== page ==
Chillin'Competition

Relaxing whilst doing Competition Law is not an Oxymoron

Archive for May 2016

NEW PAPERS: on market integration, Article 102 TFEU and network industries

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Three new papers of mine have just been made available on ssrn. They touch upon some of the issues I discuss regularly on the blog, so they will not surprise frequent readers. As usual, I would very much welcome your comments (e-mail: P.Ibanez-Colomo@lse.ac.uk).

Article 101 TFEU and Market Integration: Entire libraries have been written about EU competition law and parallel trade. Some of the landmark judgments were handed down more than three decades ago. I wrote this paper because I realised that, in spite of the above, there is still considerable confusion about some key aspects of the case law. Has the Court of Justice ever ruled that absolute territorial protection is NOT restrictive by object? It has, for instance in Coditel II. Why did the Court rule that absolute territorial protection is acceptable in Coditel II but not in Nungesser? The two judgments were delivered at pretty much the same time, is there a contradiction between the two? If the Court confirmed Coditel II in Murphy, why do the two judgments seem to contradict each other?

My paper, forthcoming in the Journal of Competition Law & Economics, seeks to explain the case law and gives an answer to the above questions. I develop a framework based on the counterfactual. I find the approach of the Court of Justice to be consistent and persuasive. Agreements aimed at partitioning national markets are deemed restrictive by object except when the analysis of the counterfactual shows that they do not restrict competition that would have existed in their absence. This simple framework explains cases like Coditel II and Murphy, mentioned above, and provides insights for ongoing ones. I test the framework against leading rulings, including Glaxo Spain, Nungesser and Micro Leader.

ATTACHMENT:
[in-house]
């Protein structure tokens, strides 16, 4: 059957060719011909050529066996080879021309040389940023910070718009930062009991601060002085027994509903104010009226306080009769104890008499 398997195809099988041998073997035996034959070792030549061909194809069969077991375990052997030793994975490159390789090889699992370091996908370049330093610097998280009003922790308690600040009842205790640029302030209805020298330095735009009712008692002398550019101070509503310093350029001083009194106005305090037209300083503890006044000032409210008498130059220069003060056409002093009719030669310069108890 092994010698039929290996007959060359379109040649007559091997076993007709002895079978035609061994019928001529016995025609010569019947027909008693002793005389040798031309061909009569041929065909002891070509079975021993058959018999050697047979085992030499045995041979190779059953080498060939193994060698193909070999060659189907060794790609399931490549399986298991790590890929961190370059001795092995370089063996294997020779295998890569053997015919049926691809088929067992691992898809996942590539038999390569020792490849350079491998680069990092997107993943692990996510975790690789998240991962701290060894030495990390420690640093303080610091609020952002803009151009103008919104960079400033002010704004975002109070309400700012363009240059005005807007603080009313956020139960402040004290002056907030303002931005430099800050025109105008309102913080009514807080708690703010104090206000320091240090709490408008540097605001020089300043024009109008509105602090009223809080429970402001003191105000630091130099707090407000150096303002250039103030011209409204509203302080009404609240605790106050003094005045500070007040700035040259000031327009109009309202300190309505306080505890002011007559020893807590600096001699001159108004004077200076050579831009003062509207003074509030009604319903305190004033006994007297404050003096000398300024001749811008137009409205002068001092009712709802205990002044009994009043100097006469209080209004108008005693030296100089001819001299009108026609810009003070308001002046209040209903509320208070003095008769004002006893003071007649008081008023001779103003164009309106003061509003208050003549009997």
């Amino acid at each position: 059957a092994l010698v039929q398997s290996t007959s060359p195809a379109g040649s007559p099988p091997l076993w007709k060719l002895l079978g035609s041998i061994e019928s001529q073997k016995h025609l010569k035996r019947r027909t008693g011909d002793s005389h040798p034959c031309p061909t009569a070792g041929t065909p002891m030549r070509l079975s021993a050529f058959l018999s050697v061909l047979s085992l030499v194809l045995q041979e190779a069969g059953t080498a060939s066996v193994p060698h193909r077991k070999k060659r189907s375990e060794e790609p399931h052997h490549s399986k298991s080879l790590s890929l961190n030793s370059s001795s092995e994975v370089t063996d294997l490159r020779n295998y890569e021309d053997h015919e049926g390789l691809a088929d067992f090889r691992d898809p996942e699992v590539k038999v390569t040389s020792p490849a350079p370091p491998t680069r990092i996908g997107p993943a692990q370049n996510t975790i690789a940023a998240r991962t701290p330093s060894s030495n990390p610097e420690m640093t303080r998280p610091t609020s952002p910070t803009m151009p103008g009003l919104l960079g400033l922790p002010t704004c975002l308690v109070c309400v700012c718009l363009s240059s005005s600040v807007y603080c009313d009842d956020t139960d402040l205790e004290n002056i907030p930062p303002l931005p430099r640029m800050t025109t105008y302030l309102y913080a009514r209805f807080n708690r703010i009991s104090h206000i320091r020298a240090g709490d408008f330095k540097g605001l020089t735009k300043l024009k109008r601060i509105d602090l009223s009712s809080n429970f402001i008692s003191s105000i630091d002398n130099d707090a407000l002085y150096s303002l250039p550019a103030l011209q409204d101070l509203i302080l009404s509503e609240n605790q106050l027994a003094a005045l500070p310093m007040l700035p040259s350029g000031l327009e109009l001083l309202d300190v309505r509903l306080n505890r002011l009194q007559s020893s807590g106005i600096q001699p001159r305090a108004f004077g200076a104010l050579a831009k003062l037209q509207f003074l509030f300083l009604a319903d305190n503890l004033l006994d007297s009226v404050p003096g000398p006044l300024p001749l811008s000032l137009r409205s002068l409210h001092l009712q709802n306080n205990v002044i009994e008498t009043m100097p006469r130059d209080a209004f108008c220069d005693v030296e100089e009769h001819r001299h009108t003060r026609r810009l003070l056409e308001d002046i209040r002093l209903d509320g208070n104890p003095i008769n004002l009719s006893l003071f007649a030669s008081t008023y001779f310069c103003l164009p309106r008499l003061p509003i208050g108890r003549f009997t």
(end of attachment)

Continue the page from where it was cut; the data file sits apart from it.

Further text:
Beyond the ‘More Economics-Based Approach’: A Legal Perspective on Article 102 TFEU Case Law: It might sound strange to provide a legal perspective on Article 102 TFEU case law. But scholars and practitioners have focused so much on economic considerations that many of them are no longer interested in what the Court of Justice actually does. My article seeks to identify trends in the case law and provides a framework to address the frictions that have emerged over the years. Some authors like to think about Article 102 TFEU as an epic battle between good and evil. My paper shows that ongoing controversies are more modest. They relate to minor inconsistencies that can be addressed as such. Cartes Bancaires provides a most useful template in this regard.

The paper, forthcoming in the Common Market Law Review, consolidates many of the ideas that I have published here and in the form of working papers. The first key idea I wanted to develop is that the object/effect divide exists also in the context of Article 102 TFEU. It is important that this reality is acknowledged in the literature. It is now clear that some practices, like exclusive dealing, are put on a par with cartels. The implementation of these practices is sufficient to trigger the prohibition. Other conduct is put on a par with ‘by effect’ agreements. This makes it necessary to show not only that the practice has been implemented, but also that it is likely to have an anticompetitive effect.

There are frictions in Article 102 TFEU case law. Again, this is a reality that cannot be denied. Some legal inconsistencies have emerged in the case law. Like practices are not always treated alike within Article 102 TFEU. Similarly, the same practice is not always treated in the same way across provisions. Suffice it to think of the 2007 GC ruling in Microsoft (Article 102 TFEU) and its 2013 ruling on the Microsoft/Skype transaction. These frictions are natural and inevitable in a field like EU competition law. More importantly, they are not fundamental ones. They can be addressed on an incremental basis, drawing from the lessons of experience and economic analysis.